"What does it mean, then, when a bishop (or bishops) draws a line in the sand, only to have it washed away beneath a tide of Catholic expert analysis or the consciences of faithful Catholics or other recognized Catholic leaders who come to different conclusions?"
“Once upon a time nuns, no matter what they thought of their bishops, would probably be willing to go along” with pronouncements even if they disagreed with them, said Margaret Steinfels, codirector of the Fordham Center on Religion and Culture at Fordham University in New York. At least, she said, “they would not go public on these matters. And now, they’re willing to.”
Keehan, on the health care debate, “is absolutely right, and I suspect she has a vast number of Catholics agreeing with her,” Steinfels told NCR in an interview.
Different kinds of authority
That debate and the one surrounding the hospital controversy in Phoenix demonstrate “the fact that there are many different kinds of authority or credibility,” she said. “If the bishop is merely asserting a juridical authority here, claiming that church teaching has been violated, Sr. McBride has all sorts of other kinds of authority” validating her view, said Steinfels. “She has the opinion of the medical professionals who say this was necessary to save the life of the mother.”
The pregnant mother of four who was dying also brought an authority to the situation, she said. “A lot of people,” said Steinfels, “think that bishops haven’t the foggiest idea of what it means to be pregnant, or to be pregnant and sick, or to be pregnant and dying. I’m not opposed to juridical authority. After all, we depend on it in many ways, either in the state or in the church.” But, she said, people today weigh against juridical authority “many other types of authority or ideas about what should have happened, and the bishop’s authority has been found wanting.”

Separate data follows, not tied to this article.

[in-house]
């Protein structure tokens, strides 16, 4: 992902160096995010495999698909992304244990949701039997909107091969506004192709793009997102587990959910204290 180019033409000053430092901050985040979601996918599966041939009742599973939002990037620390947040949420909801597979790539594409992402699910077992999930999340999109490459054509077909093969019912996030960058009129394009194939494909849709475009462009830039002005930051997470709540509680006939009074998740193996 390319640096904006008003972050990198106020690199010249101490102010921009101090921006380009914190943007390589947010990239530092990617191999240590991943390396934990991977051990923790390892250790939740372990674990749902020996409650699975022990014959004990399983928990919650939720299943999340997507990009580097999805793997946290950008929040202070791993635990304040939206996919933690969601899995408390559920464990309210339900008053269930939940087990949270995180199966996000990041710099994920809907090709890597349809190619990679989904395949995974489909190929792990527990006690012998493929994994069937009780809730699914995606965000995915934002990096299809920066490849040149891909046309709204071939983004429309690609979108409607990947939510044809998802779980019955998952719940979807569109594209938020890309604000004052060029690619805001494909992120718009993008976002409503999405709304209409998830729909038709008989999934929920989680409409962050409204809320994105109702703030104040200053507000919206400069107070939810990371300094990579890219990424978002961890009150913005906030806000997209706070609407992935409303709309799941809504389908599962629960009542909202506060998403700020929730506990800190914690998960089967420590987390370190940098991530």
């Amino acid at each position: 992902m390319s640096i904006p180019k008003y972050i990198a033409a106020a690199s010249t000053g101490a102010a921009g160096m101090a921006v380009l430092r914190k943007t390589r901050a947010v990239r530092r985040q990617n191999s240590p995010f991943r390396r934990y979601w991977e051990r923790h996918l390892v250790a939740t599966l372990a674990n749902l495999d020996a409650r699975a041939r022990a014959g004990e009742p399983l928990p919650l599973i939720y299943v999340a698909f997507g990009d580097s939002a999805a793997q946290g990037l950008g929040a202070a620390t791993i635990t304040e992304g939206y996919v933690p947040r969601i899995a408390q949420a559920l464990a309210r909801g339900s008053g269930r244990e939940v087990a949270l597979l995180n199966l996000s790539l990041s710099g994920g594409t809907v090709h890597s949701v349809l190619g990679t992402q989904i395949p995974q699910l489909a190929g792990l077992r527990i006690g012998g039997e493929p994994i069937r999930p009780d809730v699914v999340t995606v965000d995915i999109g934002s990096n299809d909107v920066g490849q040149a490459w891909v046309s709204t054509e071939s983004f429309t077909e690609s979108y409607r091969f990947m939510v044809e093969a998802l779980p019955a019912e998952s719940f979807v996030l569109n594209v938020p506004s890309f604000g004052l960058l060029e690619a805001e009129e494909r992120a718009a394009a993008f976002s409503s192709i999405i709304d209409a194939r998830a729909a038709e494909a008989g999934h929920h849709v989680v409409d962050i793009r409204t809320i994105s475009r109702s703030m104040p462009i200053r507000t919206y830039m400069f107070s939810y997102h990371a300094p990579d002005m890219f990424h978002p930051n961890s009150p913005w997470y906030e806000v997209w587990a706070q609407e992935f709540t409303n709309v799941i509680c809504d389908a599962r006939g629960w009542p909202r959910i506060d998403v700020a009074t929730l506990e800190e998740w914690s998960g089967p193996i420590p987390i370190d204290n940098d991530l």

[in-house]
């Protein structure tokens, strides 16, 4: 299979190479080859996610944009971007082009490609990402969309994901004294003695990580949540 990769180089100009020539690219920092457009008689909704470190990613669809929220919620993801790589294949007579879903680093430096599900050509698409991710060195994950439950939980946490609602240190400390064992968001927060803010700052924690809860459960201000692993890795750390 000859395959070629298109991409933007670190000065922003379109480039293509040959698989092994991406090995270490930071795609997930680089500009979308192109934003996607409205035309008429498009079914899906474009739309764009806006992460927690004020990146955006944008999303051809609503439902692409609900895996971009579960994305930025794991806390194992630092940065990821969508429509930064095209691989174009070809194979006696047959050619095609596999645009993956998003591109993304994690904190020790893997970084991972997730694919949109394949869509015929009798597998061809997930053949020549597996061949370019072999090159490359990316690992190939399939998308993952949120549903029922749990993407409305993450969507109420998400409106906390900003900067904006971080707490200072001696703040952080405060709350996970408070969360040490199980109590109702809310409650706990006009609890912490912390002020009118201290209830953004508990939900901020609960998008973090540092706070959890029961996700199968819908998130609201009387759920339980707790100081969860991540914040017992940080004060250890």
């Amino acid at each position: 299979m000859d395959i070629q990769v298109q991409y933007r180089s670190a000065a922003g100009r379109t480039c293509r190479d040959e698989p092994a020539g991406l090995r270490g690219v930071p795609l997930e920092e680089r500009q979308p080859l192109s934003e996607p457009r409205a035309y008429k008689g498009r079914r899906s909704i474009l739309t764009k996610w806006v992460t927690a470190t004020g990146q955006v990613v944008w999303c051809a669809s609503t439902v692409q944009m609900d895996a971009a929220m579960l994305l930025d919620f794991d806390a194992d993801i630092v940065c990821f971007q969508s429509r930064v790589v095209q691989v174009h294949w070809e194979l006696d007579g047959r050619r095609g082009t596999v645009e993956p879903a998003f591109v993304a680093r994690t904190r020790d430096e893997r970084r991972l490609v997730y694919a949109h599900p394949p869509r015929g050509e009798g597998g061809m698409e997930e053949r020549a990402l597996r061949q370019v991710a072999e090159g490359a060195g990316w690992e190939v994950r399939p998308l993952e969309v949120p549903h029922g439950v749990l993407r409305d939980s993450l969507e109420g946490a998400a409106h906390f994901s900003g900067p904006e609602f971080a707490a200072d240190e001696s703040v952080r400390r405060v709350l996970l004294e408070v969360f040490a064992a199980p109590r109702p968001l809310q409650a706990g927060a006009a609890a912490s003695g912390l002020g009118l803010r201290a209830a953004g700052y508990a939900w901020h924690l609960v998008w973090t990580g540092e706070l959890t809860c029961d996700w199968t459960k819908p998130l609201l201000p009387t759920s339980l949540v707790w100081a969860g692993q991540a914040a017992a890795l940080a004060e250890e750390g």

Such open debates and disagreements, she said, might signal a crisis of authority, “but I think what we’re seeing is the evolution of an adult church.”
Bridget Mary's Reflection:
Yes, I do believe that Margaret Steinfels has it right. Nuns, like Sister Carol Keehan of Catholic Health Care West, speak up for patient's rights, including pregnant women's rights to life in situations when that life is threatened and can be saved. Nuns are no longer afraid of incurring the wrath of the bishops or the Vatican for that matter. (Read about the backfire of Vatican's investigations of nuns. Hint, U.S. Catholics supported the good Sisters and stopped writing checks.)
As the article states bishops have no idea what it means to be pregnant and sick or pregnant and dying. Neither does anyone who has not been pregnant. In the Phoenix case where a pregnant woman was facing death, the ethics board made a decision to save her life. The Bishop of Phoenix excommunicated Sr. McBride, the nun who was on this ethics board, for participating in this decision . Later, he removed St. Joseph's official status as a "Catholic" hospital. In the battle of "authorities", the bishop represents one authority, but there are other authorities that must be heard- in this case the medical professionals and the pregnant woman. I agree that we are witnessing a transformation of consciousness that points to adults making moral decisions according to the principles of the Gospel and the wisdom of the lived experience of their faith. It appears that the majority of Catholics agreed with the ethics board and not the Bishop of Phoenix in this tragic case. St. Joseph's Hospital continues to receive public support from the people for their decision not to cede to the authority of the bishop. The irony is that now St. Joseph's Hospital, although no longer officially recognized as a "Catholic" hospital has become truly "catholic" because the community of faith has affirmed its compassionate care and courageous stance to speak truth to power and protect life, including pregnant women's lives. This is a victory for the common sense branch of the Roman Catholic Church-- the people of God, who make ethical decisions all the time that reflect Jesus' vision in the Gospels in their daily lives. (See link to article below)
"Earth to male Roman Catholic bishops", listen to the voice of God speaking through the people of God including women! We are witnessing the full equality of women in our times and it is about time!
Bridget Mary Meehan, RCWP